Sunday, January 04, 2009

The Campus War

The Campus War: A Sympathetic Look at the University In Agony, John R. Searle, 1971

The Search for the Sacred:
People in general, but especially young people, have a need to believe in something and to act on behalf of something that they regard as larger than themselves. They need goals that they can regard as somehow transcending their own immediate needs and desires; these goals make more tolerable the mediocrity and insignificance of their daily lives... Western democracies do not provide adequate outlets for these religious impulses... the search for the sacred is primary, and is not to be explained as a derivation from some other motive or set of motives.

Both the creation of intense feelings of community within the student movement and the pursuit of the sacred goals require an adversary. Someone must play the role of the enemy... efforts at compromise are doomed to failure simply because any compromise with the evil enemy is regarded by the militants as morally unacceptable, a sellout to the enemy.

Stage two: The creation of a rhetorical climate:
It is tempting, and I think rewarding, to compare this style of rhetoric with the McCarthyite witch-hunts of the 1950's. In both cases, there are extreme accusations against those in authority: they are out to get us (loyal Americans/ students); they are working in a conspiracy with our enemy (the Communist Party/the military-industrial complex), all their (liberal/liberal) talk is really a mask to disguise their real aims of (treason/oppression), they are really running this (government/university) not for the benefit of us, the (loyal citizens/idealistic students), but for the benefit of them (the international Communist conspiracy/the corporations and the Defense Department).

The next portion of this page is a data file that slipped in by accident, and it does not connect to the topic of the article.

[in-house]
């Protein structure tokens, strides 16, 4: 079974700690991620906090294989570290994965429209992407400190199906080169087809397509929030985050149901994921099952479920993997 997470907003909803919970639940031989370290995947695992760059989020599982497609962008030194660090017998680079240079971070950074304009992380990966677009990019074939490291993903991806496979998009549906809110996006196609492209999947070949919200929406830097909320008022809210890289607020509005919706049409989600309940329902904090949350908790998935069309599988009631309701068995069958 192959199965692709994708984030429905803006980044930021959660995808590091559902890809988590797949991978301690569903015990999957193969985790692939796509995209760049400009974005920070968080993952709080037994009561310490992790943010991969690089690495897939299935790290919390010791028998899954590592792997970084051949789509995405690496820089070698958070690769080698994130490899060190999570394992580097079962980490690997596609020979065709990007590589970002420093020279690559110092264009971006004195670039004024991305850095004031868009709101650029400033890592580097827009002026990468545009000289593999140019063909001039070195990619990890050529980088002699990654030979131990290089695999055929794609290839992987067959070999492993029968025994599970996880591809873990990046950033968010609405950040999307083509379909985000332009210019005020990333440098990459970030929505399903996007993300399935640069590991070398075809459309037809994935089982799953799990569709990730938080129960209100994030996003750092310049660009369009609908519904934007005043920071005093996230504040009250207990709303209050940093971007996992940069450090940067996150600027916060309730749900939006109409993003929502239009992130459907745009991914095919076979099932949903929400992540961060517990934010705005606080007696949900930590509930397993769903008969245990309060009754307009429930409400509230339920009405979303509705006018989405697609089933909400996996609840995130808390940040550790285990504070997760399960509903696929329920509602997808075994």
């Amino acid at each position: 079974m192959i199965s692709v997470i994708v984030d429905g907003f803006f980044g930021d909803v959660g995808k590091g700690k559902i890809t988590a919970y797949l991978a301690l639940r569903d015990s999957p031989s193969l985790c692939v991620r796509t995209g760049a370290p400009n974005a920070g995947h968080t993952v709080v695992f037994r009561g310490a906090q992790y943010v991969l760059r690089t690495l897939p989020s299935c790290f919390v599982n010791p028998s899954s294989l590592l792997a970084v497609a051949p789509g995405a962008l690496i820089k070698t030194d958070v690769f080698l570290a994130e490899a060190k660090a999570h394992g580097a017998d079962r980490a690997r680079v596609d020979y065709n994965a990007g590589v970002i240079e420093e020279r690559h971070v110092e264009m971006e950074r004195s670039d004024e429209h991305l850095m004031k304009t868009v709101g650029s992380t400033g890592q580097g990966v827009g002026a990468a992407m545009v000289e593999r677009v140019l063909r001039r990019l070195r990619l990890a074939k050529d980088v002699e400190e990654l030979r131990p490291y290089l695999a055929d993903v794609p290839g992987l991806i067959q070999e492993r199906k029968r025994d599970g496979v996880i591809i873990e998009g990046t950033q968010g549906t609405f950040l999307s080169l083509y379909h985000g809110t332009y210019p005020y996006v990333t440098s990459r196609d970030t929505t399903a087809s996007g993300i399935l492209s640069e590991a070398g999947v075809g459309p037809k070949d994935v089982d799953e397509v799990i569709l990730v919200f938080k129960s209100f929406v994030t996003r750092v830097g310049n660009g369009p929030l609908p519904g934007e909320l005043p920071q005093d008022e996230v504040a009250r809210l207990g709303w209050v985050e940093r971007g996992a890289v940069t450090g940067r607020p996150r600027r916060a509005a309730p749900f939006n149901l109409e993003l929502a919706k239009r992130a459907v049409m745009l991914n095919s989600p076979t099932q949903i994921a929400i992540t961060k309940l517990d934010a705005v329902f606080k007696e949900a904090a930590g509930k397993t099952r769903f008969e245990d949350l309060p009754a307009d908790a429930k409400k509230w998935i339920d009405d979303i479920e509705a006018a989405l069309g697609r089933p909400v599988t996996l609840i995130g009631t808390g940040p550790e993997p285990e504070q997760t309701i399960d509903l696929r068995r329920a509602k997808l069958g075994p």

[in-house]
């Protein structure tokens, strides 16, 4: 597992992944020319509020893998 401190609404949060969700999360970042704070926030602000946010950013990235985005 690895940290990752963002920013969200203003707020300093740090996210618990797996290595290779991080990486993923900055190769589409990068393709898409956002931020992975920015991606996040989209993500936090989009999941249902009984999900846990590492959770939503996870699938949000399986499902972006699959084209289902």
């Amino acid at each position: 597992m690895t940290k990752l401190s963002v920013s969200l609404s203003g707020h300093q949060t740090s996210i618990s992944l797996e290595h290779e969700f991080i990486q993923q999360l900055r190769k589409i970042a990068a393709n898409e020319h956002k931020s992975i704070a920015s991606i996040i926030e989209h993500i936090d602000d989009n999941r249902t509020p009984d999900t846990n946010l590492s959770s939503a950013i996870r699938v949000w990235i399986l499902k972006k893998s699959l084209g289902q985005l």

... it is in the interest of the TV news teams to conceal from the viewer (and from themselves, if possible) the extent to which the scenes are staged for the cameras. For their task is not to provide a comprehensive picture of an independently existing reality -- if they did that they would produce the most boring TV show in the world and no one would watch -- but to provide dramatic entertainment based on current events.

...a standard objection to the movement is that it lacks a coherent program. There is no political platform, no set of specific objectives which the revolution is supposed to achieve. What the critics here fail to note is that the style is the platform, and the means are the end. The liberation and commitment involved in being fully in the movement is a more important objective than this or that political victory. Where personal salvation is concerned, such things as electing a candidate to public office, passing a piece of legislation, or amending the Constitution, seem relatively unimportant.

The Double Standard:
The double standard -- the insistence that the administration should comply with impossible standards of rectitude while forgiving its adversaries everything short of murder and arson -- is often manifest in the recurring instances of the fallacy of misplaced concreteness.

While the administration finds that it could not describe the weather without being accused of lying, its adversaries and their apologists are able to purvey wildly inaccurate accounts of events and be readily believed.

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